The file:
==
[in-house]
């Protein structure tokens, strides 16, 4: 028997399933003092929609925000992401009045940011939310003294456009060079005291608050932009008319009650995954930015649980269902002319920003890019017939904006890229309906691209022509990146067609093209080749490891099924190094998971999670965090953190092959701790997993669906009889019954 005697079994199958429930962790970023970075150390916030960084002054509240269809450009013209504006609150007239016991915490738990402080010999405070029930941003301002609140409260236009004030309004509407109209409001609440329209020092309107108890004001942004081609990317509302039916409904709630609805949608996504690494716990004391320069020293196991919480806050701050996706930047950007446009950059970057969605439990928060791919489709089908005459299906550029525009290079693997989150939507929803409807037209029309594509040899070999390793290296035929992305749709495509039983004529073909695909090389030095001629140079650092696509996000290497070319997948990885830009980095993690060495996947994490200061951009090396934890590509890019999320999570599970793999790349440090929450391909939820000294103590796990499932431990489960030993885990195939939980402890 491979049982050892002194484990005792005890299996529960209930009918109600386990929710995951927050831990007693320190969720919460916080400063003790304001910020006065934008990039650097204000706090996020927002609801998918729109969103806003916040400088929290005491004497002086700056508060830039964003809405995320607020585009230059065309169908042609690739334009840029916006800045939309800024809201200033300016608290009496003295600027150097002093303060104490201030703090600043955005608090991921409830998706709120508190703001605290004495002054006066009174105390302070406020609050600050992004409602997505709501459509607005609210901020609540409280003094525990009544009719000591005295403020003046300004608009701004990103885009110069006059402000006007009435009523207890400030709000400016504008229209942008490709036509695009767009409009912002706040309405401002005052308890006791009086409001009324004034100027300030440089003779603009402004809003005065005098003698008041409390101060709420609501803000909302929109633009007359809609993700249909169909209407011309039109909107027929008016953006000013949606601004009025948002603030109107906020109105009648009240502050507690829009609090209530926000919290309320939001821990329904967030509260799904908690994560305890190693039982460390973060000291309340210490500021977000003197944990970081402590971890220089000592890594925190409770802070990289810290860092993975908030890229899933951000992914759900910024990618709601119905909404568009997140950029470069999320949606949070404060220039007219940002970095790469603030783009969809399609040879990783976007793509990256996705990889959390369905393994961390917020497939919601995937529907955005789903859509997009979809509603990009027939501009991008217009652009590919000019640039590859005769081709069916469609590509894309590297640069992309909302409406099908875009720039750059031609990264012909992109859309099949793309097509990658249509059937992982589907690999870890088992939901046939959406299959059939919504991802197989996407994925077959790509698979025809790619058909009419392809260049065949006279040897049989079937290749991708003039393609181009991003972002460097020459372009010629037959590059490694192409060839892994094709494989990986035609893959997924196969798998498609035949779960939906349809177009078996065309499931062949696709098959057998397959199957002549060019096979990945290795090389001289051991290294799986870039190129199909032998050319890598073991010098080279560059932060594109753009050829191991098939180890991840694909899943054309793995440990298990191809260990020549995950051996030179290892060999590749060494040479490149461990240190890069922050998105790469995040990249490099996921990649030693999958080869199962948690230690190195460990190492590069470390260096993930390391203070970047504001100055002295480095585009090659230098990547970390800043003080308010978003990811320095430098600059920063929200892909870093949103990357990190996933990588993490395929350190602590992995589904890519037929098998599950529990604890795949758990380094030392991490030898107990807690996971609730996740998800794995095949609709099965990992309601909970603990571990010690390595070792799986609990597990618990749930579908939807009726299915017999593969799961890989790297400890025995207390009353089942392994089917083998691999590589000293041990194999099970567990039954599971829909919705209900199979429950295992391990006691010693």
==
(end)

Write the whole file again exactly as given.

[in-house]
């Protein structure tokens, strides 16, 4: 028997399933003092929609925000992401009045940011939310003294456009060079005291608050932009008319009650995954930015649980269902002319920003890019017939904006890229309906691209022509990146067609093209080749490891099924190094998971999670965090953190092959701790997993669906009889019954 005697079994199958429930962790970023970075150390916030960084002054509240269809450009013209504006609150007239016991915490738990402080010999405070029930941003301002609140409260236009004030309004509407109209409001609440329209020092309107108890004001942004081609990317509302039916409904709630609805949608996504690494716990004391320069020293196991919480806050701050996706930047950007446009950059970057969605439990928060791919489709089908005459299906550029525009290079693997989150939507929803409807037209029309594509040899070999390793290296035929992305749709495509039983004529073909695909090389030095001629140079650092696509996000290497070319997948990885830009980095993690060495996947994490200061951009090396934890590509890019999320999570599970793999790349440090929450391909939820000294103590796990499932431990489960030993885990195939939980402890 491979049982050892002194484990005792005890299996529960209930009918109600386990929710995951927050831990007693320190969720919460916080400063003790304001910020006065934008990039650097204000706090996020927002609801998918729109969103806003916040400088929290005491004497002086700056508060830039964003809405995320607020585009230059065309169908042609690739334009840029916006800045939309800024809201200033300016608290009496003295600027150097002093303060104490201030703090600043955005608090991921409830998706709120508190703001605290004495002054006066009174105390302070406020609050600050992004409602997505709501459509607005609210901020609540409280003094525990009544009719000591005295403020003046300004608009701004990103885009110069006059402000006007009435009523207890400030709000400016504008229209942008490709036509695009767009409009912002706040309405401002005052308890006791009086409001009324004034100027300030440089003779603009402004809003005065005098003698008041409390101060709420609501803000909302929109633009007359809609993700249909169909209407011309039109909107027929008016953006000013949606601004009025948002603030109107906020109105009648009240502050507690829009609090209530926000919290309320939001821990329904967030509260799904908690994560305890190693039982460390973060000291309340210490500021977000003197944990970081402590971890220089000592890594925190409770802070990289810290860092993975908030890229899933951000992914759900910024990618709601119905909404568009997140950029470069999320949606949070404060220039007219940002970095790469603030783009969809399609040879990783976007793509990256996705990889959390369905393994961390917020497939919601995937529907955005789903859509997009979809509603990009027939501009991008217009652009590919000019640039590859005769081709069916469609590509894309590297640069992309909302409406099908875009720039750059031609990264012909992109859309099949793309097509990658249509059937992982589907690999870890088992939901046939959406299959059939919504991802197989996407994925077959790509698979025809790619058909009419392809260049065949006279040897049989079937290749991708003039393609181009991003972002460097020459372009010629037959590059490694192409060839892994094709494989990986035609893959997924196969798998498609035949779960939906349809177009078996065309499931062949696709098959057998397959199957002549060019096979990945290795090389001289051991290294799986870039190129199909032998050319890598073991010098080279560059932060594109753009050829191991098939180890991840694909899943054309793995440990298990191809260990020549995950051996030179290892060999590749060494040479490149461990240190890069922050998105790469995040990249490099996921990649030693999958080869199962948690230690190195460990190492590069470390260096993930390391203070970047504001100055002295480095585009090659230098990547970390800043003080308010978003990811320095430098600059920063929200892909870093949103990357990190996933990588993490395929350190602590992995589904890519037929098998599950529990604890795949758990380094030392991490030898107990807690996971609730996740998800794995095949609709099965990992309601909970603990571990010690390595070792799986609990597990618990749930579908939807009726299915017999593969799961890989790297400890025995207390009353089942392994089917083998691999590589000293041990194999099970567990039954599971829909919705209900199979429950295992391990006691010693």